Tech Addicts and Brand Ethics
The digital detox is an oft-quoted theory these days, the break from tech meant to help us sleep, focus and work more efficiently, as well as being vital for our mental health.
The American Marketing Association ran an interesting article about the ethical line that companies risk crossing when it comes to social media marketing.
Most people are faced with a “deafening roar of smartphones and social media”, while brands have access to unprecedented levels of consumer data. Those brands can reach customers everywhere—in their homes, at work, in cars and wherever else they take their devices.
US teenagers, the article reports, spend nine hours a day on media devices, while the average adult is on social media networks some two hours a day. Wherever you are now, look about you and there will be people glued to phones and tablets, an aura that surrounds them, cutting them off from everyone around them.
Treatments and rehabilitation are offered to children and adults addicted to tech and social media. Why is social media so addictive? Likes, retweets and comments can activate the brain’s reward centre, and provide external validation.
Recent studies have shown the dark side of social media. German researchers reported one in three people feel more dissatisfied with their lives after browsing Facebook. A study in the journal Psychological Reports: Disability & Trauma found technology addictions are similar to substance and gambling addiction, resulting in sleep deprivation, social isolation, health issues and more.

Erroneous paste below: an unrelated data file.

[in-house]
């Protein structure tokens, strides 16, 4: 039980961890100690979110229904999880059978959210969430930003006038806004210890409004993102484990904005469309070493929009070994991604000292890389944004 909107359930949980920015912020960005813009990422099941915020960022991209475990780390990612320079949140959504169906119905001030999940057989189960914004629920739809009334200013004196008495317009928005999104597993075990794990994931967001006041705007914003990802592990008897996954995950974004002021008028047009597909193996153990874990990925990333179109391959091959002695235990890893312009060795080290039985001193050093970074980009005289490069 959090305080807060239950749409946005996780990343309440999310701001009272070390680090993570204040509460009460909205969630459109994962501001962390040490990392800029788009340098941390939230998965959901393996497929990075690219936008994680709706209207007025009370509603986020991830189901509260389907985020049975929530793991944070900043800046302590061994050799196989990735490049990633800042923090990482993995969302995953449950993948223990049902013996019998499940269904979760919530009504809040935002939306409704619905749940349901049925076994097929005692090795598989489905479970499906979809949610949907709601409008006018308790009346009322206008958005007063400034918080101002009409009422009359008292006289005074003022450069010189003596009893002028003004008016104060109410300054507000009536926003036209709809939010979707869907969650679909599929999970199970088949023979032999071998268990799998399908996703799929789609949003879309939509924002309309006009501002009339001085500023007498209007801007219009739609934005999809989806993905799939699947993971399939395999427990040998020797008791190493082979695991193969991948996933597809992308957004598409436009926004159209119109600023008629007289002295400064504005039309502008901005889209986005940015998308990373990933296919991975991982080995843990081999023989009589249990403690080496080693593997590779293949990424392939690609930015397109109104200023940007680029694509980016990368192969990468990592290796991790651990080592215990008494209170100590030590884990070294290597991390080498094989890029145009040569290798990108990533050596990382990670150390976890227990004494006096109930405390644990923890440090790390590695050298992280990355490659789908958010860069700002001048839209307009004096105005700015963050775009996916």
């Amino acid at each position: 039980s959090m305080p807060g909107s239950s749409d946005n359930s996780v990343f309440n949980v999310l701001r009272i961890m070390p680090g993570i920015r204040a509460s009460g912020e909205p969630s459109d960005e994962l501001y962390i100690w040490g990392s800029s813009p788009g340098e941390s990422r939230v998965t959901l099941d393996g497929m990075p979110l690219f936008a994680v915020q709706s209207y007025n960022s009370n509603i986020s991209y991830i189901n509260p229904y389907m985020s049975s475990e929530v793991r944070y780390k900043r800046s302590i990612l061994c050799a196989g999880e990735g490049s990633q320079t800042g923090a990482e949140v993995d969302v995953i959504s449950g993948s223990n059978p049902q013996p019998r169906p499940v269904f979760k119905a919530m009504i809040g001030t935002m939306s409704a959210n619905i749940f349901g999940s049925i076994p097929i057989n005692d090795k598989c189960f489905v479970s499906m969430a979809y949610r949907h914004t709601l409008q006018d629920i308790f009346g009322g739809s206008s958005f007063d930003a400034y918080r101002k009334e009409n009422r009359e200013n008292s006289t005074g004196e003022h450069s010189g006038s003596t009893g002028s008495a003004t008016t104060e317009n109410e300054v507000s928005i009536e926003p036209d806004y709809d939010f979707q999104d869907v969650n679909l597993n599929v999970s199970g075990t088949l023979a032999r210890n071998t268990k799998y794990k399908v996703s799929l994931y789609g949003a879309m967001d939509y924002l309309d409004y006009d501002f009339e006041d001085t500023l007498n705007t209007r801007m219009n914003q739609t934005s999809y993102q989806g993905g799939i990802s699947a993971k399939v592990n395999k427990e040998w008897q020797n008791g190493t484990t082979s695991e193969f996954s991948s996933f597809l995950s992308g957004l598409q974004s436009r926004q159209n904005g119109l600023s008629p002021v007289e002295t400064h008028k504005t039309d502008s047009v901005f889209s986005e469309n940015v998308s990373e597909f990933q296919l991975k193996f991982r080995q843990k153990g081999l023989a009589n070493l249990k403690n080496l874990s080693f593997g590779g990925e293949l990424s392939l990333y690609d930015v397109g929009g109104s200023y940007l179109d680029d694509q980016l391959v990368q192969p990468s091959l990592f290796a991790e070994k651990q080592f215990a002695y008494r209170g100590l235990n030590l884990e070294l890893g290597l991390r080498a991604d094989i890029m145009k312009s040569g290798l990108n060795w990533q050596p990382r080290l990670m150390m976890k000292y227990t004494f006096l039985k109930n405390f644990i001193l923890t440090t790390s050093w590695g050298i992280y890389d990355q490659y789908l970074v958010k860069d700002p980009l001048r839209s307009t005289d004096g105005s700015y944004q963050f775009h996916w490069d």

What ethical lines do companies cross? A photo of someone looking great in a new bikini and tagged with the clothing brand, for example, might be liked by hundreds more people if the brand retweets it. The brand might not retweet the second photo, though. Someone whose esteem is bolstered only by external validation might find that difficult to deal with.
The most tangible example of social media’s addictive behaviours and the dangers is the willingness of people to use mobile phones while driving, even though it’s against the law. In the US, eight people are killed and 1,161 injured every day because a screen distracted the driver. There’s also the phenomenon of phubbing—phone snubbing, in intimate, personal and work relationships.
Addiction to tech and social media makes it easier for brands to market and sell. Is it right for them to take advantage of this addiction in the race to grab consumers’ attention?
The marketer’s job, the article says, it to ensure a sticky website, platform, blog or app. But is there also an ethical responsibility to the consumer’s health?
“Digital addiction is a multi-faceted issue, ridden with caveats, complexities and questions. In the end […] marketers must act ethically, and consumers must take responsibility for their own actions, habits and addictions”.
Read the article in full here.